Part 3: Meeting Diamond

It’s funny how the mind plays tricks on you, worse perhaps for those of us with dissociative disorders who experience time as anything but linear. I knew I’d been to New Zealand as a child but it wasn’t until writing “The Devil’s Wife” that I started to uncover a mish mash of memories from that time that didn’t make sense. I knew we’d had a great time over there so why was a part of me so frightened to see Diamond again as an adult?

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I eventually realised I must have visited the country more than once. After consulting my old passport I discovered it had in fact been there three times. Pieces of the puzzle slowly began to fall into place and the memories unfolded in front of me like a slideshow.

At around 10 or 11 years old my parents had sent me over to visit The Devil’s Wife in New Zealand, flying by myself for the first time. At the time I was anxious to learn that Diamond was on speaking terms with her again and that meant at some point I’d not only be meeting my infamous Aunt but actually staying with her and her husband too.

Now I’m not a big fan of flying, not because I’m afraid the plane will crash but because I had a bad experience on a plane trip as a 6yr old that I’ve never gotten over and I get horribly sick in pretty much anything that moves. I can’t do boats or amusement park rides I can’t even watch first person shooter games without getting nauseous. Anxiety doesn’t help the nausea and when you’re anxious about getting nauseous it quickly becomes a catch 22.

I don’t remember the plane ride. I know that as an unaccompanied minor the flight crew boarded me first along with older people and those with disabilities. I know that I got sick as soon as I walked down that little gangway and smelled the jet fuel and I know that when I arrived I was still feeling pretty awful.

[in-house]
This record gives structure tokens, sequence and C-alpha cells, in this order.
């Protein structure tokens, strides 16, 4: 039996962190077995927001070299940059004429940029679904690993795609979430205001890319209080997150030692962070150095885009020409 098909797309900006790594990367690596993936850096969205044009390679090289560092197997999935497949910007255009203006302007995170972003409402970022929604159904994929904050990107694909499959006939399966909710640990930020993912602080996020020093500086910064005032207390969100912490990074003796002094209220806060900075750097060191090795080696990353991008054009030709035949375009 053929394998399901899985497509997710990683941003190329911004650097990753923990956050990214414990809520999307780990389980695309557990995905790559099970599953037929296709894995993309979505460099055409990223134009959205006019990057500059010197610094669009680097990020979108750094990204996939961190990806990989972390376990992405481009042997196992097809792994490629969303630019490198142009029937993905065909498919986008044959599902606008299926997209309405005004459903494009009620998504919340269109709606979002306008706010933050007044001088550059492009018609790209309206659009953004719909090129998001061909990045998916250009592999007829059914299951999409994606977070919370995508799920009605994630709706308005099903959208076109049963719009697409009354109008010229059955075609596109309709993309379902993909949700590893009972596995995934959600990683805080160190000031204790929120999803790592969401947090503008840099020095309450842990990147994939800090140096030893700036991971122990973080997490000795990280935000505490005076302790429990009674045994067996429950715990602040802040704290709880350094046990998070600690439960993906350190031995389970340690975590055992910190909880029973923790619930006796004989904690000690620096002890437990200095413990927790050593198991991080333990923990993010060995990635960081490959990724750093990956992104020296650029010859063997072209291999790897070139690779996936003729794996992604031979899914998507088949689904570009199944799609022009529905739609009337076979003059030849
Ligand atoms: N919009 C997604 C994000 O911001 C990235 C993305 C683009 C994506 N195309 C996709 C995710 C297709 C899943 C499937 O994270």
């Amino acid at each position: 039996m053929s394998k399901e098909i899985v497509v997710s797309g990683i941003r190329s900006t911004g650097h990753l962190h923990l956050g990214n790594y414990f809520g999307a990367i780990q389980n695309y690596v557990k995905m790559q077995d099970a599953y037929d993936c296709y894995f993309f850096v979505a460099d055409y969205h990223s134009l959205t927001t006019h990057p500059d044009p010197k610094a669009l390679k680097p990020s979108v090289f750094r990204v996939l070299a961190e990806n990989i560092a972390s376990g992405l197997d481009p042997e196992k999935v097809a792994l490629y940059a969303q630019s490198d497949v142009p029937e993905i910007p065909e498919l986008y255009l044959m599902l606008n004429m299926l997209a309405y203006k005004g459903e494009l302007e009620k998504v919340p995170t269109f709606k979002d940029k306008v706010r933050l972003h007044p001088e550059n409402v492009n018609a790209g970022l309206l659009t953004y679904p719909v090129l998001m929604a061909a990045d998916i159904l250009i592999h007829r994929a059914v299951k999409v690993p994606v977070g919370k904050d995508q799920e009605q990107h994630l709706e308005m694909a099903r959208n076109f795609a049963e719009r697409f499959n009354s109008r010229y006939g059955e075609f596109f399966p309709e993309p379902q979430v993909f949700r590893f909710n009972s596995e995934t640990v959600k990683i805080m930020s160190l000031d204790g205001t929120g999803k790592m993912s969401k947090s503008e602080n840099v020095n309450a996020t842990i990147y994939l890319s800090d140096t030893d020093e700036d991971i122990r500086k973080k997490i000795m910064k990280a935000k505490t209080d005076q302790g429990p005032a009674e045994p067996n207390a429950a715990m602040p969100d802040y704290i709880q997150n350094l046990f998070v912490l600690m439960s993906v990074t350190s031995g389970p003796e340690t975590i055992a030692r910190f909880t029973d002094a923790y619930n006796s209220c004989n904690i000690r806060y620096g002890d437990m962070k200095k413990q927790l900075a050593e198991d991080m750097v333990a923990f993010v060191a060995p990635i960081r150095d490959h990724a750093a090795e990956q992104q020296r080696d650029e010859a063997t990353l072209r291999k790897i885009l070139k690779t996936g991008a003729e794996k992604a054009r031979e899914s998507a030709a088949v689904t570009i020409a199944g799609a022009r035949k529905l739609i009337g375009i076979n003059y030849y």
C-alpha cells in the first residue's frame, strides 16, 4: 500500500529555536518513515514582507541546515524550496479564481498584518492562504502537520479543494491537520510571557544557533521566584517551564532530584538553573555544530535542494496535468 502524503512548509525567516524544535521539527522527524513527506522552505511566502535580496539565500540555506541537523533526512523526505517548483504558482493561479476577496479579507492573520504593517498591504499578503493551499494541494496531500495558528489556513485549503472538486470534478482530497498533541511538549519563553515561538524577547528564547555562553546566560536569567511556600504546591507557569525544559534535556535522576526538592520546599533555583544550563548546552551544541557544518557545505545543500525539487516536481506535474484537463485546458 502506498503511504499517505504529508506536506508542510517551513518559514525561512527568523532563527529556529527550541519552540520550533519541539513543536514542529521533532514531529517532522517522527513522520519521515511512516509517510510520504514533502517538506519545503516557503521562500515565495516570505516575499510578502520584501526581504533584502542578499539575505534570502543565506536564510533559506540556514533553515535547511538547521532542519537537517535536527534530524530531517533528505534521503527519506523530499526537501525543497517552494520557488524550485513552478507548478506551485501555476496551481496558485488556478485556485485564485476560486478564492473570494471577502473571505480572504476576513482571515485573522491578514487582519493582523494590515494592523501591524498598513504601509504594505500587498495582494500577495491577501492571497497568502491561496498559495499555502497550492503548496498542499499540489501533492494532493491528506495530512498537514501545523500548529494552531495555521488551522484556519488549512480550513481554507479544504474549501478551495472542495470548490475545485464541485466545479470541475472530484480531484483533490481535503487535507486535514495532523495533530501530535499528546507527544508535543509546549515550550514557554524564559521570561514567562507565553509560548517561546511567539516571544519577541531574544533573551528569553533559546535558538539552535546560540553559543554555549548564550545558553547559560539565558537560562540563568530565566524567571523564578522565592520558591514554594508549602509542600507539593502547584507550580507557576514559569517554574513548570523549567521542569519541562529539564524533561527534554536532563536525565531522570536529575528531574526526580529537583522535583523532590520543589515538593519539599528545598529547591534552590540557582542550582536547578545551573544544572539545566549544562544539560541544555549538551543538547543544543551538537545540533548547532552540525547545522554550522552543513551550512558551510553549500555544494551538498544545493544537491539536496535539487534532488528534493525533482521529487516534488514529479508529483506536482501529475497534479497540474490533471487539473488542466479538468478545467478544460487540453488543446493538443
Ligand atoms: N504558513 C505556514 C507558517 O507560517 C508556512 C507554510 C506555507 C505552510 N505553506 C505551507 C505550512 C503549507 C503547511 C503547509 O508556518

I was met at the airport by the three of them, The Devil’s Wife, Diamond and her husband Mal. Diamond was all smiles, she had short blonde hair immaculately styled, long painted nails and heavy make up. She spoke quickly in a thick New Zealand accent that had a raspy quality to it indicating she’d smoked most of her life. There was something I found immediately intimidating about her, perhaps I was just anticipating someone scary based off of my family’s conditioning or maybe it was her unfamiliar air of unwavering confidence.

Mal seemed like a nice man, he was gentle and calm with kind brown eyes. He drove a limousine for a living and had brought it to pick me up. I know I was quite excited to be driven to my grandmothers home in his fancy black car but still feeling seedy from the flight I was worried about vomiting in it. I remember Mal telling us tales of various celebrities he had chauffeured around the city over the years from prime minister’s to movie stars, it sounded very exciting.

The Devil’s Wife lived in a small bedsit unit in a retirement village, a big brown over crowded bookshelf separated her bed from the kitchen and living area and for some reason I picture that space to this day whenever I eat a ham, cheese and tomato sandwich although I couldn’t tell you why. I slept on a squeaky camp bed in the living area and vaguely remember the sounds of a train line close by through the night.

Life with my grandmother was relatively boring, I know we played bingo and darts at the little community hall with the other oldies and walked up a small hill to the local Safeway. I remember the Safeway specifically because it had interactive signage displays in the various departments, giant fish and the like, my favourite thing there was the sound of thunder playing when misting things activated in the fruit and veg section. Australian supermarkets are boring, we don’t have anything like that here; pick up your game Woolworths!